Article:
Lina Kennedy is a chief pioneer, collecting many feathers in her cap. An expert on professional sugaring, Kennedy regularly writes articles for industry magazines in North America and Europe. As president of Alexandria Professional, one of her personal goals is to ensure that each professional trained in the art of body sugaring learns and understands the exceptional results that they and their clients can achieve through The Kennedy Theory™ for sugaring and The Kennedy Technique Theory. ™

Physical Skin Therapy: Comparing Exfoliation Methods

It is that time of year again – when people crave those sun rays and show off their skin. Exfoliation is an important step in any skin care routine to help clients achieve that smooth, healthy summer glow.


Before getting into the mechanics and details of physical exfoliation, it is important to review the basics. The skin is the body’s largest organ and is a vital, complex system that is in a constant state of renewal. The most superficial layer of the skin is the epidermis, which is made up of five layers that are divided into two zones. The epidermis is comprised of sheets of either dead or dying skin cells and acts as a barrier from the world.


On its own, the skin sheds one surface layer of dead skin cells every 24-hours and renews itself through a process of cell division over three to four weeks. Any form of exfoliation, whether chemical or physical, is just helping to expedite this natural process of shedding and renewal.


As mentioned before, there are two types exfoliation: chemical and physical. This article will focus on physical exfoliation methods but, in the name of covering the basics, chemical exfoliation would include ingredients such as alpha hydroxy acids (AHAs), beta hydroxy acids (BHAs), or enzymes to provide the exfoliation.




Because skin is constantly renewing itself, buildup of dead skin cells can happen fairly easily. This can lead to a host of uncomfortable problems that can cause clients not to feel their best. Exfoliation helps remove these layers of buildup to reveal brighter, healthier skin!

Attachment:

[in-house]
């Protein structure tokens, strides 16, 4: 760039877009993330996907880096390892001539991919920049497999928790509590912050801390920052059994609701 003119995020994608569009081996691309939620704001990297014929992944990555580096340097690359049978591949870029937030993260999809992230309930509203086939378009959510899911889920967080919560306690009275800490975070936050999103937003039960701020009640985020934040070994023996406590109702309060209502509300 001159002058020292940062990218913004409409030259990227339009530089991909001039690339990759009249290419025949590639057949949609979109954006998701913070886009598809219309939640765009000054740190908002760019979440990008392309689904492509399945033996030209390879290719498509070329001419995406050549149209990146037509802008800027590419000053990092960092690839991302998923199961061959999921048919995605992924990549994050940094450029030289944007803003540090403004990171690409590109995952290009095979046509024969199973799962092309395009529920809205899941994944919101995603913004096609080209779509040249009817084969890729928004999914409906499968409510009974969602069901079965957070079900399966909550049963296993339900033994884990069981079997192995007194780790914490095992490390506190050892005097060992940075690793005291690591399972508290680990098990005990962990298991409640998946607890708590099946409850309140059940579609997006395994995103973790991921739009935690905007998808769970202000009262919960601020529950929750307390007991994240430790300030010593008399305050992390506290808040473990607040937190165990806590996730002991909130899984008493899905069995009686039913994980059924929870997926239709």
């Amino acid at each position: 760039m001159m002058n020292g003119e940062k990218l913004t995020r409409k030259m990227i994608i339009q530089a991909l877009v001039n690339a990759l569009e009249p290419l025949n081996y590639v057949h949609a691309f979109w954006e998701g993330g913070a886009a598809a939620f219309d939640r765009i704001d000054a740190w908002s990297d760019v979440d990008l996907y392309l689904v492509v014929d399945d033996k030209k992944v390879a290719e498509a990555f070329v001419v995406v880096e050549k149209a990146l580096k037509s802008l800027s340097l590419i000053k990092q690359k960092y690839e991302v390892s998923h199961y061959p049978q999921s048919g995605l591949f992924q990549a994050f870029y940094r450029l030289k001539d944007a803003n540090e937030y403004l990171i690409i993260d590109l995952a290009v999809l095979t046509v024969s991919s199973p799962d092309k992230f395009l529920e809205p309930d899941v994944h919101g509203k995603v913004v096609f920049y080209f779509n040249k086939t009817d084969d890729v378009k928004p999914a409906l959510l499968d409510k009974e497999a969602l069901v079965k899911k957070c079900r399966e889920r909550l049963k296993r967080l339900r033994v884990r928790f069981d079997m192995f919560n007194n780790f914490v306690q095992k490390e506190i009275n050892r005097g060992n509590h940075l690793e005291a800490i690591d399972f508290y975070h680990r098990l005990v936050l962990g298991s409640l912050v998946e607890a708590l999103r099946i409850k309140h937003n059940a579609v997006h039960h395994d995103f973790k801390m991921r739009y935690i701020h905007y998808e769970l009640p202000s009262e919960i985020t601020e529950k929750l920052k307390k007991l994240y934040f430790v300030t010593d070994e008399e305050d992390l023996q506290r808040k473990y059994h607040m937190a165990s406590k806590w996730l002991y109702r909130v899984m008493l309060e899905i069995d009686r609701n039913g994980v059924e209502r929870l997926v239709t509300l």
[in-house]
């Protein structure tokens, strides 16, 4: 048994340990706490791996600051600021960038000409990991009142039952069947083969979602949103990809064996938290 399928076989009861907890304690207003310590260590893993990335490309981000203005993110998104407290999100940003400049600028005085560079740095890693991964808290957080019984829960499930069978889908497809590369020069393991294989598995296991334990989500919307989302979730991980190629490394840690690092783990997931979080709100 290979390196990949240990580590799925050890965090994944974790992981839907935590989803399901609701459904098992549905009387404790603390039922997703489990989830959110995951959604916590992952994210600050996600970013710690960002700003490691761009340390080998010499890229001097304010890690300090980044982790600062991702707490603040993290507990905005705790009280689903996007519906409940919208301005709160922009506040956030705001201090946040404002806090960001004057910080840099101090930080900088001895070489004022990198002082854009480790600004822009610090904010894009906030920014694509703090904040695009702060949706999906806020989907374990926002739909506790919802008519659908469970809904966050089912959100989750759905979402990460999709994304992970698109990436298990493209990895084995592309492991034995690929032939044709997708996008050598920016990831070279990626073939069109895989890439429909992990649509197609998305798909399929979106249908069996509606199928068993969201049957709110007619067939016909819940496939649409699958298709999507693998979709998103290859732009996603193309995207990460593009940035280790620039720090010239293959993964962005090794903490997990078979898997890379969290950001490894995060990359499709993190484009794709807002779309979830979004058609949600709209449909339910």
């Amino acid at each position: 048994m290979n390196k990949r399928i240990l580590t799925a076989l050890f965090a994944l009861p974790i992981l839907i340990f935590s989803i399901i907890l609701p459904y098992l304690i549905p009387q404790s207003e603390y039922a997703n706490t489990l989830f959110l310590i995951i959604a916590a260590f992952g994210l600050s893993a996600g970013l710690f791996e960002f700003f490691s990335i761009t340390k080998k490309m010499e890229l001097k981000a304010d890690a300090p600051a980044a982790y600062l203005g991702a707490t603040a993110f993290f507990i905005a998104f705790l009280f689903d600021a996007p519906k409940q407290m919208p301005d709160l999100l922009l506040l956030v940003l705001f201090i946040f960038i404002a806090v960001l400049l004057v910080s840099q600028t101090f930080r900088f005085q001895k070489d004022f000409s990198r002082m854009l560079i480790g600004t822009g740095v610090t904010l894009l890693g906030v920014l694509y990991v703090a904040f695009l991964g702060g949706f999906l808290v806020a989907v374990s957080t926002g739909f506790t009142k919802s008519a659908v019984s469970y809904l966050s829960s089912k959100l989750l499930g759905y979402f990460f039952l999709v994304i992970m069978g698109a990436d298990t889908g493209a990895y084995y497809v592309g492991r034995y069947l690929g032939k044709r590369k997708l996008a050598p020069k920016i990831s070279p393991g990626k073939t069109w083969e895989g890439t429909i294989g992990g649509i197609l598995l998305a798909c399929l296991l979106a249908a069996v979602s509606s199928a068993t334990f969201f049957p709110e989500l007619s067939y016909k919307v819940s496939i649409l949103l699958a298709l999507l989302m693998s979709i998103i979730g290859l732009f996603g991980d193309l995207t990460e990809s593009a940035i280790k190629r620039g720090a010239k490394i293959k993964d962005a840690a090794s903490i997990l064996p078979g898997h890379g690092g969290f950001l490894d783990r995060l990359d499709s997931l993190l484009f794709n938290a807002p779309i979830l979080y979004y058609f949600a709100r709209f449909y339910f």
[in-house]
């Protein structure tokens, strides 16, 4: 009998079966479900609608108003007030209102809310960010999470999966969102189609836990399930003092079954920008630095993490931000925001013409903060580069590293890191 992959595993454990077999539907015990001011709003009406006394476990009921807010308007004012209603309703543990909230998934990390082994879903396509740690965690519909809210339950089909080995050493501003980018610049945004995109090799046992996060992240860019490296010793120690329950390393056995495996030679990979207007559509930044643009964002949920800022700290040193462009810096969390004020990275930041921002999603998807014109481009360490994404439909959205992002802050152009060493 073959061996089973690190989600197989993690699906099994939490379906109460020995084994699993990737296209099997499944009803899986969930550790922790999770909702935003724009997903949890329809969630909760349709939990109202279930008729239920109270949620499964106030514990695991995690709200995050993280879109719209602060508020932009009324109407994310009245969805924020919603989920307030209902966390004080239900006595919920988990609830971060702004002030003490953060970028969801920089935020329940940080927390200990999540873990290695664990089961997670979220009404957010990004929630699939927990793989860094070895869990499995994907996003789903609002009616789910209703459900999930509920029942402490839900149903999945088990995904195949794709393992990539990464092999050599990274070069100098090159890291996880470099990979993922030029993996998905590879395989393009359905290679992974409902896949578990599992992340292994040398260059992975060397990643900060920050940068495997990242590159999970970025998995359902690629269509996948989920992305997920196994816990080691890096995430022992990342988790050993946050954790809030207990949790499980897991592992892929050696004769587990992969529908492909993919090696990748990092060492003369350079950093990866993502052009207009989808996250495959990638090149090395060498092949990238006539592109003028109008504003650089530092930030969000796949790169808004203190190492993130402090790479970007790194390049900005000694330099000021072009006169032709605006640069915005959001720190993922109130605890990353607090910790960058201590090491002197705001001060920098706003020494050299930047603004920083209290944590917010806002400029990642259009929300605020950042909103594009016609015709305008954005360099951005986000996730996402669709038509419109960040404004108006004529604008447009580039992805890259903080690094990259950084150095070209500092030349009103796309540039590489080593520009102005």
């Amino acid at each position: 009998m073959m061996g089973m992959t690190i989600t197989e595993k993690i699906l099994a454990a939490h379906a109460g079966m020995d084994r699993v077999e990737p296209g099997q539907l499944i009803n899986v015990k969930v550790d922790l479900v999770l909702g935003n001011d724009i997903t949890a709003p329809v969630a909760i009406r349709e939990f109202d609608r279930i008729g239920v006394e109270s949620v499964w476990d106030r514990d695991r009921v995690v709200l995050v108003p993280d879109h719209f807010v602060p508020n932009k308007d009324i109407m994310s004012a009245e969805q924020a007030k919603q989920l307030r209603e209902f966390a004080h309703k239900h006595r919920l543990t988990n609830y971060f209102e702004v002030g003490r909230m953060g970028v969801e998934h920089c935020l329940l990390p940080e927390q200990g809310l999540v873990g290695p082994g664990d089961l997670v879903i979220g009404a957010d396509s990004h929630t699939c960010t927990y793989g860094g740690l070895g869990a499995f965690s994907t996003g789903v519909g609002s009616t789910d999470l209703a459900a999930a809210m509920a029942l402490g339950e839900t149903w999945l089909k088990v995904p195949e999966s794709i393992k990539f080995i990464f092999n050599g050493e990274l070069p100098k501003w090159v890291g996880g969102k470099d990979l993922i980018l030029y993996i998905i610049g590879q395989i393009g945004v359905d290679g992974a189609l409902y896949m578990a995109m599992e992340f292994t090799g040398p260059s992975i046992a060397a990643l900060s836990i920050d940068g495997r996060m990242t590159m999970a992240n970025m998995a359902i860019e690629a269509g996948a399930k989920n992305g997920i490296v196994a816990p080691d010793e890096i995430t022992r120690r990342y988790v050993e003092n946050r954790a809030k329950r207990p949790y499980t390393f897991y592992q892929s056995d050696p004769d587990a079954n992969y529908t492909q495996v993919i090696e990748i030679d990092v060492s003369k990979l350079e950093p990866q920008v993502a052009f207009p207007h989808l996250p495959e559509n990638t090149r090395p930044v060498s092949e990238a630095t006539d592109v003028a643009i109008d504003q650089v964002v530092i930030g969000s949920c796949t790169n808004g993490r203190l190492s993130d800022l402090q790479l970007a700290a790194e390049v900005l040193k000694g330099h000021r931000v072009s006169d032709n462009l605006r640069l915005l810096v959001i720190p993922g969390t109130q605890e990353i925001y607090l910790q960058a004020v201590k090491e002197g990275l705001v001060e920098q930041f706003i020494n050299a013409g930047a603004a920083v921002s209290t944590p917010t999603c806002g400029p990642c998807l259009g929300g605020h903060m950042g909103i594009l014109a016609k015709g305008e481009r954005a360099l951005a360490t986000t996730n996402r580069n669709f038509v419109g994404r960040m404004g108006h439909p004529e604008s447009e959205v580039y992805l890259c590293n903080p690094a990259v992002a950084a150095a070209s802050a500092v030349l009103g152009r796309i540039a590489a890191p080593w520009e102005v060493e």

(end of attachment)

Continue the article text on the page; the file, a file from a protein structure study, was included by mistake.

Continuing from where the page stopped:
It should be noted that these benefits are not exclusive to physical exfoliation but are also applicable to chemical methods, as well.


Helps Heal Dry Skin


Dry skin is basically a buildup of dead skin cells and can cause skin to appear sallow and dull. By exfoliating, those layers of dead skin cells are removed to reveal the younger, living skin underneath. Regular exfoliation is just one step in helping to keep dry skin at its most optimum condition.


Increases Blood Circulation


The mechanics behind exfoliation typically involve using slight pressure and circular motions which will help increase blood circulation to the area being exfoliated. This increased blood circulation promotes new skin cell production.


Prevents and Treats Ingrown Hairs


Ingrown hairs are unsightly and annoying to deal with. They are essentially hair trapped beneath the skin and exfoliation can help liberate ingrowns and prevent future ones by keeping dry skin at bay.


Releases Clogged Pores


Excess oil and keratin can get trapped in the skin, leading to clogged pores. In turn, this causes stubborn issues, such as blackheads and blemishes, to crop up. Exfoliating helps to release the dirt, oil, and keratin to reveal cleaner, smaller pores.


Remedies Acne


There are a ton of topical skin treatments out there for acne, but the effectiveness of these products depends on how well the client’s skin can receive them. Proper exfoliation can help pave the way for easier absorption of skin care products.




The simplest way to define physical exfoliation is the use of either a tool (brush, towel, or sponge) or a substance (salt, sugar, rice, beads, and so forth.) to loosen and remove dead or dying skin cells. It does not matter what skin type the client has – dry, oily, combination, normal, aging, or teenage – exfoliation should be a regular part of your routine one to three times per week.


Dry Brushing


This is a very simple and easy way to get exfoliation done. As the name suggests, all that is needed is an exfoliation tool of choice and the client’s body. The client should gently brush their skin, being careful not to be too aggressive with pressure and motions. If dry brushing for the first time, it might take a few sessions before the client really sees results. They should also try dry brushing before a shower or bath and should always make sure to hydrate afterwards.




This is professional exfoliation for the face. Microdermabrasion is performed by a licensed professional and involves the removal of the center most layer of the skin cells and helps promote cell growth. This method of exfoliation can be beneficial for people with wrinkles and scarring.


Dead Sea Salt


With a whole host of benefits, 21 different minerals, and a more rounded shape, Dead Sea salt is a great substance to use for physical exfoliation. This salt is ideal for the body, as it can help detoxify skin. Typically, Dead Sea salt products can be comprised of either just plain salt or combined with other essential oils or lotions.